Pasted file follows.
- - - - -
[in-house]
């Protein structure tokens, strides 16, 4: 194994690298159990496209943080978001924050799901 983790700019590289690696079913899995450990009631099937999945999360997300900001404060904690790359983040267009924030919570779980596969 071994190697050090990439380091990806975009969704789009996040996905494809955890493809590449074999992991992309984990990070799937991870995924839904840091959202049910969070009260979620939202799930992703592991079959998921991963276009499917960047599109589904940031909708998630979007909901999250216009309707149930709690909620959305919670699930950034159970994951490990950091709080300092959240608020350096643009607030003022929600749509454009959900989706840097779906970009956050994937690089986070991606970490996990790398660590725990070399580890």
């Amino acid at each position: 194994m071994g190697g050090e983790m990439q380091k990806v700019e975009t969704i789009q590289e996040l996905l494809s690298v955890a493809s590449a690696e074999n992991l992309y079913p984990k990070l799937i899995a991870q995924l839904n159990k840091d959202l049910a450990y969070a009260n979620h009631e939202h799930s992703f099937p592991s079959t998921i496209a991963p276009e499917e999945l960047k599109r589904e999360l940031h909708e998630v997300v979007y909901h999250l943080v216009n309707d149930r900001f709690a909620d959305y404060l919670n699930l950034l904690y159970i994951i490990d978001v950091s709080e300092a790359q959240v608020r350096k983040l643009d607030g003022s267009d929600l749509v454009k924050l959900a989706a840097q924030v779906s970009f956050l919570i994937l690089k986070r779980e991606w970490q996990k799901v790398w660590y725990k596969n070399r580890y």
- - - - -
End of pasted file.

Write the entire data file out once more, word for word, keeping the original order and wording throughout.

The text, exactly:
[in-house]
């Protein structure tokens, strides 16, 4: 194994690298159990496209943080978001924050799901 983790700019590289690696079913899995450990009631099937999945999360997300900001404060904690790359983040267009924030919570779980596969 071994190697050090990439380091990806975009969704789009996040996905494809955890493809590449074999992991992309984990990070799937991870995924839904840091959202049910969070009260979620939202799930992703592991079959998921991963276009499917960047599109589904940031909708998630979007909901999250216009309707149930709690909620959305919670699930950034159970994951490990950091709080300092959240608020350096643009607030003022929600749509454009959900989706840097779906970009956050994937690089986070991606970490996990790398660590725990070399580890």
């Amino acid at each position: 194994m071994g190697g050090e983790m990439q380091k990806v700019e975009t969704i789009q590289e996040l996905l494809s690298v955890a493809s590449a690696e074999n992991l992309y079913p984990k990070l799937i899995a991870q995924l839904n159990k840091d959202l049910a450990y969070a009260n979620h009631e939202h799930s992703f099937p592991s079959t998921i496209a991963p276009e499917e999945l960047k599109r589904e999360l940031h909708e998630v997300v979007y909901h999250l943080v216009n309707d149930r900001f709690a909620d959305y404060l919670n699930l950034l904690y159970i994951i490990d978001v950091s709080e300092a790359q959240v608020r350096k983040l643009d607030g003022s267009d929600l749509v454009k924050l959900a989706a840097q924030v779906s970009f956050l919570i994937l690089k986070r779980e991606w970490q996990k799901v790398w660590y725990k596969n070399r580890y």